How can a congregation become out of balance? If you remember in my last post in this series I wanted to examine deliberately unhooking behavioral issues from the Gospel itself. This week I want to promote the discipline of balance as a mark of maturity that every church should strive for.
At one point in my Christian faith, I thought fanaticism was a sign of Christian maturity (though I didn’t think I was a fanatic). Finding the extreme position on an issue and moving toward it with everything I had was the way I wanted to work and anything else was just compromise.
I had no clue I was like this at the time. I had no questions. I had no tensions. I walked in absolute certainty of myself. But I was afraid and depressed. I had built a castle of fear around my very small faith. I couldn’t have a conversation with folks, only a monologue to try and convert them to my way of thinking.
As churches, we can build the same kind of faith community – full of fear but committed to truth. In and through Christ, though, truth is never found or understood through fear. 1 John 4:18 says “Such love has no fear, because perfect love expels all fear. If we are afraid, it is for fear of punishment, and this shows that we have not fully experienced his perfect love.”
I went to one church and browsed their library a couple of years back only to find that every book written on theology from every perspective was dispensational or premillennial. The congregation called themselves nondenominational, yet 90 percent of their biblical teaching came from a particular denominational slant. Did the congregation know? No they didn’t. The “gatekeepers” of the congregation were afraid of any other form of biblical teaching, because they were wrongly taught that all others were “liberal.” The congregation, for the most part, wasn’t even aware that there were several other ways to interpret the Bible or end times from a conservative perspective (theologically speaking).suspension
This church was out of balance because of a fearful few folks. The congregation wanted to reach folks with the Gospel, but they had isolated themselves on some peripheral issues and become somewhat irrelevant to contemporary issues. They resembled their library, which was from the ‘60s and basically intentionally out of date and out of touch from the world around it, because of fear and control.

Churches do this all the time with their worship styles, unspoken dress codes, outdated theology, narrow worldviews and so on reveal who controls the tension in the church. Balance involves constant tension. Tension involves being more than one-sided at least.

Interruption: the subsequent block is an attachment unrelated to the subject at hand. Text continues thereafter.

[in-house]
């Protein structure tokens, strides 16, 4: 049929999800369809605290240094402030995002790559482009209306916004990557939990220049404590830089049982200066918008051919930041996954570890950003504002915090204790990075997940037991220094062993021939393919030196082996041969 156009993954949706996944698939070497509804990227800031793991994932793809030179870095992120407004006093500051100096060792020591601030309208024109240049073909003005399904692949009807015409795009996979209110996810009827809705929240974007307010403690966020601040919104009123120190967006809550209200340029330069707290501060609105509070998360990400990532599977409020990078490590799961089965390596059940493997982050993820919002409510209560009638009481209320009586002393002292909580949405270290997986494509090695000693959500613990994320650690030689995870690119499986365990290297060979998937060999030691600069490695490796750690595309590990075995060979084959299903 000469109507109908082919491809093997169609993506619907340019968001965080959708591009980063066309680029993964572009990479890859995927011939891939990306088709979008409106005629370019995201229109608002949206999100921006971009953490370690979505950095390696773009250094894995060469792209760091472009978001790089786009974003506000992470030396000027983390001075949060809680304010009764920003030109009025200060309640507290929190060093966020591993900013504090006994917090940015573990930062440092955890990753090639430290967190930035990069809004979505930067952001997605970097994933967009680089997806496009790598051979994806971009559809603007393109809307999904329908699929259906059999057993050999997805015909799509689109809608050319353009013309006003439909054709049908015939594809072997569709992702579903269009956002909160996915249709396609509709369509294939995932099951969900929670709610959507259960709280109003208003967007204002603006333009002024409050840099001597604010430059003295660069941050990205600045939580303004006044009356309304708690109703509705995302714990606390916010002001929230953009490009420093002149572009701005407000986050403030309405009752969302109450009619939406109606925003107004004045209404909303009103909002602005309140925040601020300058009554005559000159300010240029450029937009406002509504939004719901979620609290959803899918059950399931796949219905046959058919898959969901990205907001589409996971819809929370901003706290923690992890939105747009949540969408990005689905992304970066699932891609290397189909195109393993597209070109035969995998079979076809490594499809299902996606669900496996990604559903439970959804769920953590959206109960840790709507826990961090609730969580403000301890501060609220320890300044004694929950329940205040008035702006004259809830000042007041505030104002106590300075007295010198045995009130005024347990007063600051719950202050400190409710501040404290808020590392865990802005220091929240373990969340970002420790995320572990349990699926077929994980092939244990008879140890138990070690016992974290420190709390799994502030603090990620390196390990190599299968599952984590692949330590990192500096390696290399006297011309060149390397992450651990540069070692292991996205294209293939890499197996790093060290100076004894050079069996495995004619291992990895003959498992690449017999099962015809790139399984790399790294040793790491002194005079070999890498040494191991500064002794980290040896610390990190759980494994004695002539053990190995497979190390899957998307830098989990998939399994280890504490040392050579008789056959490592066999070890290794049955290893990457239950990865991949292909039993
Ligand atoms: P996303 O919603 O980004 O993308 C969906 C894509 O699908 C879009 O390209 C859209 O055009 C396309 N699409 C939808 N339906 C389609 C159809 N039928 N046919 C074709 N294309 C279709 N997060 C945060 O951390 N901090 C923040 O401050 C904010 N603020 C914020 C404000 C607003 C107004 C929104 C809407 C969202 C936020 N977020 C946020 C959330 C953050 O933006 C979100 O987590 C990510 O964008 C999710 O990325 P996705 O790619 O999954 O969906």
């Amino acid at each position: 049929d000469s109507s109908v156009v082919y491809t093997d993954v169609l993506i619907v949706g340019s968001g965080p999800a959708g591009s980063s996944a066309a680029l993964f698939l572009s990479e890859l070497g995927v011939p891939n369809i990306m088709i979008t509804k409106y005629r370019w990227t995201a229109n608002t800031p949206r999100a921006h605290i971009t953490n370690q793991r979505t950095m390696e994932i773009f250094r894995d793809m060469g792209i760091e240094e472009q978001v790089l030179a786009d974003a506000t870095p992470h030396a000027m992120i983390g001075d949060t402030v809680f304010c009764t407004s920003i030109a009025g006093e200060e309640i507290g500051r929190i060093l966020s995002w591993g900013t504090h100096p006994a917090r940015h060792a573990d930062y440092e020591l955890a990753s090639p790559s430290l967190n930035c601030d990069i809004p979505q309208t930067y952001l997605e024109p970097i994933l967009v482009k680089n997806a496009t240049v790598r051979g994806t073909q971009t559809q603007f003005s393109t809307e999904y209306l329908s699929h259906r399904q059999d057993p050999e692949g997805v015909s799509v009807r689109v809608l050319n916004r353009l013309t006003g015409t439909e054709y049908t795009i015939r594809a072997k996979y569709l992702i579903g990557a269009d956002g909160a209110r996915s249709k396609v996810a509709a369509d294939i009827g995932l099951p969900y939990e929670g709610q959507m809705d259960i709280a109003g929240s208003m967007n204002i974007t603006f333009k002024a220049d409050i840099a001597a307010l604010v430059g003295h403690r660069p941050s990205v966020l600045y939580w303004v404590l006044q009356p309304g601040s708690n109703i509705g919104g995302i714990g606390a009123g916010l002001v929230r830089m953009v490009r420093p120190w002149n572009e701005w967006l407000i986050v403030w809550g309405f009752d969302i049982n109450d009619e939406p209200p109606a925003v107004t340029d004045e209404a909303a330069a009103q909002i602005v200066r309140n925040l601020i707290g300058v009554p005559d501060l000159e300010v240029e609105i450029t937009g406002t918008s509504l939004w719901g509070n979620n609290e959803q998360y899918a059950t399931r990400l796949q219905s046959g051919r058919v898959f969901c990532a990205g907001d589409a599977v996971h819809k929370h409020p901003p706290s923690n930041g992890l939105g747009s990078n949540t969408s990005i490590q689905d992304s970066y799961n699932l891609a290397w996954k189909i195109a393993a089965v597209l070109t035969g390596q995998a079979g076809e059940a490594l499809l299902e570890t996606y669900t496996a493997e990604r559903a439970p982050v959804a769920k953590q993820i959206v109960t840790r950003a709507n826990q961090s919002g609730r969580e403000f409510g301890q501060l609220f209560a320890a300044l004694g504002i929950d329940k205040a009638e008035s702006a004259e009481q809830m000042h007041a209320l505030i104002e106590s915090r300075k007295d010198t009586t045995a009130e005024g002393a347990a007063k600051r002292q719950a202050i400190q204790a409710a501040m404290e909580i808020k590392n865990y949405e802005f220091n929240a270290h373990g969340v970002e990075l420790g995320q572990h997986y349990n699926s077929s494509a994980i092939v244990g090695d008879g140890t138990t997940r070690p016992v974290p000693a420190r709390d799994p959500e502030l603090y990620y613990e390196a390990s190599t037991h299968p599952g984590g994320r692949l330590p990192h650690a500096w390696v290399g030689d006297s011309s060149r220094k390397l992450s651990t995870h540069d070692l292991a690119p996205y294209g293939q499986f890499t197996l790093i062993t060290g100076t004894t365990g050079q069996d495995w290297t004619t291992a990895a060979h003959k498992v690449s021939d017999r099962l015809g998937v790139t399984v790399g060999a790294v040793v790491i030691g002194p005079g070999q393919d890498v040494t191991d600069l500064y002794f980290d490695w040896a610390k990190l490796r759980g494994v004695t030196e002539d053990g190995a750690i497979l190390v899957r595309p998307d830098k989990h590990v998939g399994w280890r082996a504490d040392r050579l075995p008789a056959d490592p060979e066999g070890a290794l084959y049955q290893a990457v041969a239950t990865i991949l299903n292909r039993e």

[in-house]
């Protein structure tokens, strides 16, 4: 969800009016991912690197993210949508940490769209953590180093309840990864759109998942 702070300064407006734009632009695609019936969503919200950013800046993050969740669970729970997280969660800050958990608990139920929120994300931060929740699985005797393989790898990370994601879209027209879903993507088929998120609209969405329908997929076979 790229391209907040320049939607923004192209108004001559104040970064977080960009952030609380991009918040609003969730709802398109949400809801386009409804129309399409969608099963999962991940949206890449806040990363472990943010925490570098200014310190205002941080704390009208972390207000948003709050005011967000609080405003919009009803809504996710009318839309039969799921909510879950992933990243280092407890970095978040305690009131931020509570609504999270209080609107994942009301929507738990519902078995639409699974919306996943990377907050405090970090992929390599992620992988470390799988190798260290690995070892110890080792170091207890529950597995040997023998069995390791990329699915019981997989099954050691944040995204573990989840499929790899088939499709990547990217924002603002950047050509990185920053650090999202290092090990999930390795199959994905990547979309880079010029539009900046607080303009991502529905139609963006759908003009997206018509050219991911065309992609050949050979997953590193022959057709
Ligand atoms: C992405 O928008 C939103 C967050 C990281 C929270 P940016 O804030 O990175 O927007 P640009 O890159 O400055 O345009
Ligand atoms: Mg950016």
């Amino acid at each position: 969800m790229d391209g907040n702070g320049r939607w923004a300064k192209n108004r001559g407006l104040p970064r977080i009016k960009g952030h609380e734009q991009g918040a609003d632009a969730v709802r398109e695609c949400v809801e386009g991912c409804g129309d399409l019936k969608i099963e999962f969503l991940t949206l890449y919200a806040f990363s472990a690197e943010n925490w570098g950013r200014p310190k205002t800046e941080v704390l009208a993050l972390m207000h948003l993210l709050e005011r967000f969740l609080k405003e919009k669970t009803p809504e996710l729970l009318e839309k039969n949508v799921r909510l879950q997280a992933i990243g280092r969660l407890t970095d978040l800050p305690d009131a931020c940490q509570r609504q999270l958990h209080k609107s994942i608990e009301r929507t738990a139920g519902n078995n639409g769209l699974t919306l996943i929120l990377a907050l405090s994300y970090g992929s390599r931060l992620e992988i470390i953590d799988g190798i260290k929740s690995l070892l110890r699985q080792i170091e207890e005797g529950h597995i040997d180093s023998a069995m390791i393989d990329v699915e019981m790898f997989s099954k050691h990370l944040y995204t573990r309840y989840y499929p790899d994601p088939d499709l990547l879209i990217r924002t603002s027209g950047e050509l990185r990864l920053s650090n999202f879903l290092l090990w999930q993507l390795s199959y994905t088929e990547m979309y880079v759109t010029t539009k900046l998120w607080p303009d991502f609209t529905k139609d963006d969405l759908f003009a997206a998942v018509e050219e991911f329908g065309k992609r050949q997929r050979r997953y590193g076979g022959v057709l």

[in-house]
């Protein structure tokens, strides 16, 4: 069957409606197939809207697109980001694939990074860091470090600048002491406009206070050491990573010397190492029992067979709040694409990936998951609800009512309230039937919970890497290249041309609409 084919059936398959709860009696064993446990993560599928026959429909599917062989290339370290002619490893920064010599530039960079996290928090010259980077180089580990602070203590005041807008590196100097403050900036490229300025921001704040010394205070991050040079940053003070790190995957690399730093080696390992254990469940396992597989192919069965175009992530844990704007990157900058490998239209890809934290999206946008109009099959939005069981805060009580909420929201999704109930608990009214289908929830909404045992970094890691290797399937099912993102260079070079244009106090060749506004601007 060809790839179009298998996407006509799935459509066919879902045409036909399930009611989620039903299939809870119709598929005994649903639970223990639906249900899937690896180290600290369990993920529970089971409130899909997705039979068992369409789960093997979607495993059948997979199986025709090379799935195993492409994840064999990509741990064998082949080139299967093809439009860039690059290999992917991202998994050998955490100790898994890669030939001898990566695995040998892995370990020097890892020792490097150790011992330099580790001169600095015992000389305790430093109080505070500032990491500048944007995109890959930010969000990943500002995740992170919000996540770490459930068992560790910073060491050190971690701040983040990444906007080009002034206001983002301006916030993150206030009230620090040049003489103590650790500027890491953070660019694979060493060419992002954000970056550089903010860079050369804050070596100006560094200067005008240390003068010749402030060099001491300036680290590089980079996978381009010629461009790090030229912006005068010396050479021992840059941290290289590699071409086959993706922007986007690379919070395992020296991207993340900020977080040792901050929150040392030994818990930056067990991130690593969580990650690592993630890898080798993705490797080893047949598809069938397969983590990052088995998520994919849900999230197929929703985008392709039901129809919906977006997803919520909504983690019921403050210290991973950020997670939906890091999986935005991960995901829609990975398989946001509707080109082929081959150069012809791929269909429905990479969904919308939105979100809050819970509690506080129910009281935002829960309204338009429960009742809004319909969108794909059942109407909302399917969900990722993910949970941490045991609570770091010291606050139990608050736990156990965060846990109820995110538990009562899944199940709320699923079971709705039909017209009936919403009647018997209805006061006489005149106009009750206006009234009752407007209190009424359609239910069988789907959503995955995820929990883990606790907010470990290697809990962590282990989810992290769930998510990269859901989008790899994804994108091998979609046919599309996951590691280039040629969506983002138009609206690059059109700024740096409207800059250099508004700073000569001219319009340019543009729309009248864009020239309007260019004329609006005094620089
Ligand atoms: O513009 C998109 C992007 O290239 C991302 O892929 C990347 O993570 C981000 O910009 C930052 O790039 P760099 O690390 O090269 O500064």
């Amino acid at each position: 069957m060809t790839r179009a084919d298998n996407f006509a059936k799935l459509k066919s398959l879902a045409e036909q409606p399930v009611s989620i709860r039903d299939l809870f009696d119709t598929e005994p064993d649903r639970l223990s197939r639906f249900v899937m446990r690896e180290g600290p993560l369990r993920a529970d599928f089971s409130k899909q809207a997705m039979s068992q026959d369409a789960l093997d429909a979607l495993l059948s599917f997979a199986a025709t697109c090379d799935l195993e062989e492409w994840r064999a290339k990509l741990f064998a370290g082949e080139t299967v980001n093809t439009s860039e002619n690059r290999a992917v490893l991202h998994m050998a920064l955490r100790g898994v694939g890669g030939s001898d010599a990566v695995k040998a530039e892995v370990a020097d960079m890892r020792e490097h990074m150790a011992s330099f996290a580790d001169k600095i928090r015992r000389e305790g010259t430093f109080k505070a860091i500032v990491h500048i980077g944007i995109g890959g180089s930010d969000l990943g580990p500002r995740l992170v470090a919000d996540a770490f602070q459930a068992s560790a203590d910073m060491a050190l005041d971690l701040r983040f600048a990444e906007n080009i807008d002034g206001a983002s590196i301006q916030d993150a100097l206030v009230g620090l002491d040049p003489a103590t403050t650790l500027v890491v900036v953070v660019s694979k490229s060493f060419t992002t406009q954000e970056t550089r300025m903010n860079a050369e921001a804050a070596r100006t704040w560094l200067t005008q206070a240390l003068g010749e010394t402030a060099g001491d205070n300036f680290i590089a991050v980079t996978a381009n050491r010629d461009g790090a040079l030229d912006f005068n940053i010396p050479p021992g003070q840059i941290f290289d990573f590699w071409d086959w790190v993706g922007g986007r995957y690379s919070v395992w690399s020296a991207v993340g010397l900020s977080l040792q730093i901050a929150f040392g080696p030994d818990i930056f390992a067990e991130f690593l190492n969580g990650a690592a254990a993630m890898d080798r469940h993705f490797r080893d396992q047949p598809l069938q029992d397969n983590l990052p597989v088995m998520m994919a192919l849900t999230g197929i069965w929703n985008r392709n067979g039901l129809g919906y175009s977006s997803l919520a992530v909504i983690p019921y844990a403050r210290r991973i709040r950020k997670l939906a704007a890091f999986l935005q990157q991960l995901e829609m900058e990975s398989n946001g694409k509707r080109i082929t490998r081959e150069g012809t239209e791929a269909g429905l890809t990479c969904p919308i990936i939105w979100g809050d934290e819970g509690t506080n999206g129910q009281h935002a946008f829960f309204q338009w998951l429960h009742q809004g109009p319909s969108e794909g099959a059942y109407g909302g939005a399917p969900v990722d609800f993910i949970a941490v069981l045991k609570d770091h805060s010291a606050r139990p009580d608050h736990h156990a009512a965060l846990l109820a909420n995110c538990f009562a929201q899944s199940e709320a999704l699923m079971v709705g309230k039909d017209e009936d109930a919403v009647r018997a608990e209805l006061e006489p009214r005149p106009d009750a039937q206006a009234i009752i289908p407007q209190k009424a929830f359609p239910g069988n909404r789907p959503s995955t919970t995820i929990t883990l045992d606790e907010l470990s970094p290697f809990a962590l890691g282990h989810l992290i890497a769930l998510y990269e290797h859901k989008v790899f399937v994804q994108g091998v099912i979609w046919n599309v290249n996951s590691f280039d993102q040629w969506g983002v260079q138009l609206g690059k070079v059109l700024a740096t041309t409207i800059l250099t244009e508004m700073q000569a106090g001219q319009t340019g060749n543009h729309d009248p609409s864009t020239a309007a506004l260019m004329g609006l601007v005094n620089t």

Imagine holding two bungee cords of the same size one in each hand. Now imagine that you have connected them to two poles on each side of you. Imagine these two poles were 10 feet apart. If you were to close your eyes holding tightly to the two attached bungee cords, you would be able to find the center point between the two poles by sensing the tension on each cord. If you go too far to one side the tension would be greater on one side than the other. Imagine how much more difficult this would be with more poles and more bungee cords. Finding balance involves constantly assessing tensions within a local congregation. A congregation going from one extreme to another needs to find balance somewhere in the middle by managing its sense of tension.

What are the “issues” within your congregation? Avoiding tensions will not lead a congregation to a place of balance. Avoiding tensions will only lead to greater and greater tension for one group and less for the other. Proverbs 4:27 reminds us how important it is to actively and deliberately avoid the ditch on either side of the path by walking in tension. Remember, living by faith is marked by tension and the humility it produces rather than the prideful blindness produced by certainty. “We walk by faith and not by sight” (2 Corinthians 5:7). Faith does not draw lines, it walks on the line. Not all lines are the same width.

Here are some questions I have had to ask myself in order to find balance. Maybe these are questions to discuss as a congregation every five years or so.

  • What folks or groups make me the most angry when I talk with them or look at them? Why?
  • What am I most afraid of? Is it rational or selfish? Is it reasonable and does it involve others outside of myself?
  • Where are the areas my group and I are controlling out of fear, rather applying love through grace and faith?
  • What do I need to let go of in order to build a relationship with this person or group? Is it an essential item or can I go without it?
  • Every person and group has primary and secondary values. What primary values do we share? Can I enjoy unity on shared primary values and accept the tension that comes with our different secondary issues?
  • Do I need to reexamine some of my primary values? Perhaps, in doing this, I will appreciate the complexity of a particular issue and make room even among my primary values.